JAY: Yeah, we choose not to.

HARI: Yeah. We’ve got [incompr.] bad choice. We’ve got purpose in our lives and we’ve got things we want to be present for.

JAY: No, but I’m saying the choice comes from that. We don’t feel some desperate need to do self-medicate.

HARI: Exactly. Exactly. And a really good human example happened to be happening exactly the same time as the Rat Park experiment, by coincidence. It’s called the Vietnam War. In Vietnam, 20 percent of American troops were using heroin regularly, right? And if you look at the news stories from the time, there’s a massive panic. They’re thinking–’cause they believe the old theory of addiction, they’re thinking, my God, we’re going to have hundreds of thousands of junkies on the streets of the United States when the war ends. What happens? They come home and the overwhelming majority just stop. They go to rehab, they don’t go into withdrawal, they stop, because if you’re taken out of a hellish pestilential jungle where you don’t want to be, you could be killed at any moment, you’re not with the people you know, and you go back to your nice life in Wichita, Kansas, with your friends, your family, and your job, it’s the equivalent of being taken out of the first cage and put into the second cage.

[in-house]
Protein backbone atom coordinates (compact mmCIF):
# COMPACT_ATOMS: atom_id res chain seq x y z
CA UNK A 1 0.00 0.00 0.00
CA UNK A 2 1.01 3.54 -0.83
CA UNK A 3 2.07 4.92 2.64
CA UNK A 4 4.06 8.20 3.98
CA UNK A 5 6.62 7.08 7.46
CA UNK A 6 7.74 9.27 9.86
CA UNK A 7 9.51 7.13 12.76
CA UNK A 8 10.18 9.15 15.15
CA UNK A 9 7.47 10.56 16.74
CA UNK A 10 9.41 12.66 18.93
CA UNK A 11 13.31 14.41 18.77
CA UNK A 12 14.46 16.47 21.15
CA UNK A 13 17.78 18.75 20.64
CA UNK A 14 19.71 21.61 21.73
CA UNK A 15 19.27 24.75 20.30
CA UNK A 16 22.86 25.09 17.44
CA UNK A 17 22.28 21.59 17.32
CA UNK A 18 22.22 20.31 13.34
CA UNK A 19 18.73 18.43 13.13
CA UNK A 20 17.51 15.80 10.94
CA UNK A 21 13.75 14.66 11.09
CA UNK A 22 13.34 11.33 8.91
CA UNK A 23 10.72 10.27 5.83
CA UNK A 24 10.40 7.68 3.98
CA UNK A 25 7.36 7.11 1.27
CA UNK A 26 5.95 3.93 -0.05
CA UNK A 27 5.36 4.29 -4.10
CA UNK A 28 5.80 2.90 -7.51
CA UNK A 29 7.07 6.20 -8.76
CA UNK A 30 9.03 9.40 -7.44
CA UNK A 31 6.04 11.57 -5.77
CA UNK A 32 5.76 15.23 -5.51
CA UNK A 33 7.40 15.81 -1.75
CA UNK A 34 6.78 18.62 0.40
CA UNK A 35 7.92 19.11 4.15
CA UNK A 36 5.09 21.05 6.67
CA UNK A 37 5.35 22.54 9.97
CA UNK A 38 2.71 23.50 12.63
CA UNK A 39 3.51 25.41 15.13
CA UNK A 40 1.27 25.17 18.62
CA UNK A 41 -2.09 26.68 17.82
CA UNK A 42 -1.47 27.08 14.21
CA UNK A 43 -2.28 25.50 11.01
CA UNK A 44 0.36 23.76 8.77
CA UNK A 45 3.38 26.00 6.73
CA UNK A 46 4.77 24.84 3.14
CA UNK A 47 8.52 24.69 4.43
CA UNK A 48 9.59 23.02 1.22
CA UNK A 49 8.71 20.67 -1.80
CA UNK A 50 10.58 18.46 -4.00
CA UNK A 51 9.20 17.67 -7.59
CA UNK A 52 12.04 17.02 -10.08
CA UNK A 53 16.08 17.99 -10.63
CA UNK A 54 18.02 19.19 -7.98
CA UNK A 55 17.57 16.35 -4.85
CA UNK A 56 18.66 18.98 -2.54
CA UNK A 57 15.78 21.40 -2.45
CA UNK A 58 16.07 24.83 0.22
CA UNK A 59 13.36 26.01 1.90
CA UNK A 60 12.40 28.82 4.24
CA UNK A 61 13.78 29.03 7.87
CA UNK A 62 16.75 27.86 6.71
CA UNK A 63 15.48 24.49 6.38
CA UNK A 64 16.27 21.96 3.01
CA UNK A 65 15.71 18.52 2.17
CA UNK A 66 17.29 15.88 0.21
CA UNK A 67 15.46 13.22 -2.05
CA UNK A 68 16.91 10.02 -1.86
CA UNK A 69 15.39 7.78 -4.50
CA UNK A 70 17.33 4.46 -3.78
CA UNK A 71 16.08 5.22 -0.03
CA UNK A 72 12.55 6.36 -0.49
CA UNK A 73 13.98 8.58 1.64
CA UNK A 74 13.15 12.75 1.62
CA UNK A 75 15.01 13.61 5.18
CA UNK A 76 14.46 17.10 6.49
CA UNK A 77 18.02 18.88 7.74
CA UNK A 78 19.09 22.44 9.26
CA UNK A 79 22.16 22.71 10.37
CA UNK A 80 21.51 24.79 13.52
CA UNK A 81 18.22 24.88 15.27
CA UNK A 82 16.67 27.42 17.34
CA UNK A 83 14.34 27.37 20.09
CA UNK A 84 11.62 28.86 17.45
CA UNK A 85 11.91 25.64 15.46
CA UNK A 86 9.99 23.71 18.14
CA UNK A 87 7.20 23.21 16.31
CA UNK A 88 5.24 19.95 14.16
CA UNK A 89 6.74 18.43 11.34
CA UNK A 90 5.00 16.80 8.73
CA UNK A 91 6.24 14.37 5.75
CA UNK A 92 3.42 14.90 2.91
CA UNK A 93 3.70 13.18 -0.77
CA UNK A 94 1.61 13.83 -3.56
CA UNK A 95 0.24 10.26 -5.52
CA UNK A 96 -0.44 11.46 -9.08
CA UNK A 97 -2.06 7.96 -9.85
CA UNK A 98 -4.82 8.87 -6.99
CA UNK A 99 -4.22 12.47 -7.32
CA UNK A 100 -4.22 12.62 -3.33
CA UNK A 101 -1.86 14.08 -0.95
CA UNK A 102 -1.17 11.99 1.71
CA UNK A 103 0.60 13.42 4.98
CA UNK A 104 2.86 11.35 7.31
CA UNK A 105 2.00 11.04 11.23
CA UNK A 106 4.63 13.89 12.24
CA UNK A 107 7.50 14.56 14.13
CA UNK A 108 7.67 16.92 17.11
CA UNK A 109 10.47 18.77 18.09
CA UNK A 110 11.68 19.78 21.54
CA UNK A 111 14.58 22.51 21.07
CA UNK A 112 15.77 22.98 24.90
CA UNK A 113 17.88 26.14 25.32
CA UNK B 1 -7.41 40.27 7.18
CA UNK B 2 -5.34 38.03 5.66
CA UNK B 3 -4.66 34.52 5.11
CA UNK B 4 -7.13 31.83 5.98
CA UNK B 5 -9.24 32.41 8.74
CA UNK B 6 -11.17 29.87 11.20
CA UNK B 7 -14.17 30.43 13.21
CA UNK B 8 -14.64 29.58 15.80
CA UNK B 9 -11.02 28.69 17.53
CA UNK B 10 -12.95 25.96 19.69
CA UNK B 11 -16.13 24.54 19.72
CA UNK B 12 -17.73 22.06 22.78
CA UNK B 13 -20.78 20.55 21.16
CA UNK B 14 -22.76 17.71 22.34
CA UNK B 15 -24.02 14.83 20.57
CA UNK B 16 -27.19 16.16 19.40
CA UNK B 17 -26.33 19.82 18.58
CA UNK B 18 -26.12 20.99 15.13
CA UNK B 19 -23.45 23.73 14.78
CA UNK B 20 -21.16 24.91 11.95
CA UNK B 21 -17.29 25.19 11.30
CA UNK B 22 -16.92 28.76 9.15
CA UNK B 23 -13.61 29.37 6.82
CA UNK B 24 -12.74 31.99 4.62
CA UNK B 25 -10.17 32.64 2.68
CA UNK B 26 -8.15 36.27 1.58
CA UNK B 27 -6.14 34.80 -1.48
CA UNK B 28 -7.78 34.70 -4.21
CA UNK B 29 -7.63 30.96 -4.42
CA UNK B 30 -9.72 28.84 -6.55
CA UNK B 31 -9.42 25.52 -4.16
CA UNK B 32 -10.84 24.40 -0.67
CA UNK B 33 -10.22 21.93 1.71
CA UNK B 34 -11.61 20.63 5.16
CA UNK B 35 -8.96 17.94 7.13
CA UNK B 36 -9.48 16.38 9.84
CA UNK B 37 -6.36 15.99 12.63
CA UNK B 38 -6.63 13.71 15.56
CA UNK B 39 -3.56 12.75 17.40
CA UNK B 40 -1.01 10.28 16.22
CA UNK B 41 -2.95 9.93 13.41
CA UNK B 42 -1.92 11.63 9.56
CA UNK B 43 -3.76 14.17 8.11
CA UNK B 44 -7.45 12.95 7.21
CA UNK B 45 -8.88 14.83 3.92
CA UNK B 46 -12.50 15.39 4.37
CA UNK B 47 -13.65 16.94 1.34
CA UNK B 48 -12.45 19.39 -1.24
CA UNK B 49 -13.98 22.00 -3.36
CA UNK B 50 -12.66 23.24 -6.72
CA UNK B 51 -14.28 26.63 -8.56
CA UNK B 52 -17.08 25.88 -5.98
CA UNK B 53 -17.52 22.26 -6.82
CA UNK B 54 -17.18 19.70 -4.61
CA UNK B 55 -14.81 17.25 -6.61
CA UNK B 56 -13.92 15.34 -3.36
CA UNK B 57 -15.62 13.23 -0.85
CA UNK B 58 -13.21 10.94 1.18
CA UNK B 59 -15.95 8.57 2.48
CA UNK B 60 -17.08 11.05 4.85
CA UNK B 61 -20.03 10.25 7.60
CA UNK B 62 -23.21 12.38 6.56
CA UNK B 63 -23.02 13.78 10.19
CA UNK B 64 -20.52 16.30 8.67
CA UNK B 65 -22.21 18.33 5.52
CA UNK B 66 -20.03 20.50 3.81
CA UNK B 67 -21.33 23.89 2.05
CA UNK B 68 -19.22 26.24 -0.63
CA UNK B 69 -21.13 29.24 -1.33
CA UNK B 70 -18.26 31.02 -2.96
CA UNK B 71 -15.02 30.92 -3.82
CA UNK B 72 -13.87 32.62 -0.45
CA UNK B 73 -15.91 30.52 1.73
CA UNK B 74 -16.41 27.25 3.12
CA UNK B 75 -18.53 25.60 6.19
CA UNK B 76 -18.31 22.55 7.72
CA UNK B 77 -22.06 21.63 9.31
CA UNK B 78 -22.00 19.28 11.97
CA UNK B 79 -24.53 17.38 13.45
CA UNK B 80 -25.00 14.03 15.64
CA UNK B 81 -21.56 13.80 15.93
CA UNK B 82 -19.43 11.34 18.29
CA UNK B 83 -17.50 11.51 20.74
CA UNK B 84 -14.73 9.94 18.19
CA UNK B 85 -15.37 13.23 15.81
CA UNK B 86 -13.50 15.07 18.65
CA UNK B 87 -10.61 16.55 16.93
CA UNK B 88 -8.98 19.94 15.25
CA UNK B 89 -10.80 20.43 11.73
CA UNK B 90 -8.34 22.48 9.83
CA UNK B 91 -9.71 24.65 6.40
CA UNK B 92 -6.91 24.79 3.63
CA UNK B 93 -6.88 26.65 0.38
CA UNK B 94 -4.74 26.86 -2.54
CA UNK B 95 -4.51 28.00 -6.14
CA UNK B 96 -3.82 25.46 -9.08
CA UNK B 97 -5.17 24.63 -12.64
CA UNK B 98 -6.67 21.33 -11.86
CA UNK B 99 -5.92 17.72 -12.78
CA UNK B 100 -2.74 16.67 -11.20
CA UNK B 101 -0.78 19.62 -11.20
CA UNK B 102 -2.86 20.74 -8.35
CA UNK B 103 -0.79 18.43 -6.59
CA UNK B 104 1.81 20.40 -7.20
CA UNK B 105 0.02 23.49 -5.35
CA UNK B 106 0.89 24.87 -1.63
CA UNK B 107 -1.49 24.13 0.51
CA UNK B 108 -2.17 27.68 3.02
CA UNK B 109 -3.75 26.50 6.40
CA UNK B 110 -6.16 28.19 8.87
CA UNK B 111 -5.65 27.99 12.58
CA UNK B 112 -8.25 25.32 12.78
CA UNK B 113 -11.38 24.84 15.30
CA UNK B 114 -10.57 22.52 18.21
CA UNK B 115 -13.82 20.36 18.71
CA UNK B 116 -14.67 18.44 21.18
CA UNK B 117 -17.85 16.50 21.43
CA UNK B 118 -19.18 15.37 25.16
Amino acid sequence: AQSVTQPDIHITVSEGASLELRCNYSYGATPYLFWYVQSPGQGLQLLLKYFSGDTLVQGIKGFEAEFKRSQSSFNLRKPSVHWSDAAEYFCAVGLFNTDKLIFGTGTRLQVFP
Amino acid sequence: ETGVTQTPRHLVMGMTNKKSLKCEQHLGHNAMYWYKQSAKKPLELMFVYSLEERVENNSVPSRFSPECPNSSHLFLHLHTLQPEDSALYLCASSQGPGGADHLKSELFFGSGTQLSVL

Now, this has massive implications, partly for the drug war, ’cause the drug war–I think wider–the drug war is based on the idea that chemicals cause the problem and we need to physically eradicate these chemicals from the world. If in fact most of the people, the vast majority of people who use those chemicals don’t become addicted, if in fact you need a whole other component going on, well, then it makes much more sense to deal with that problem. And there’s a country that does this.

I actually think it has much wider implications. You know, you look at history, there are moments when addiction spikes, right? The Native Americans suffer genocide. The traumatized survivors overwhelmingly become addicts. Right? In England in the 18th century, people are driven off the land, out of the countryside, into these disgusting urban slums. The gin craze happens, right? And that’s regarded as the crack of its day. Gin is regarded as this thing that hijacks you and takes you over. Why does crack happen in the ’80s? The destruction of industrial America, the destruction of the factories, the destruction of organized labor. Why do you get the meth epidemic in the ’80s and the ’90s? You had the destruction of rural America under Reaganism. Why are we seeing and an oxy crisis now? What’s happened since 2008 that might be causing a lot of distress, panic, and pain?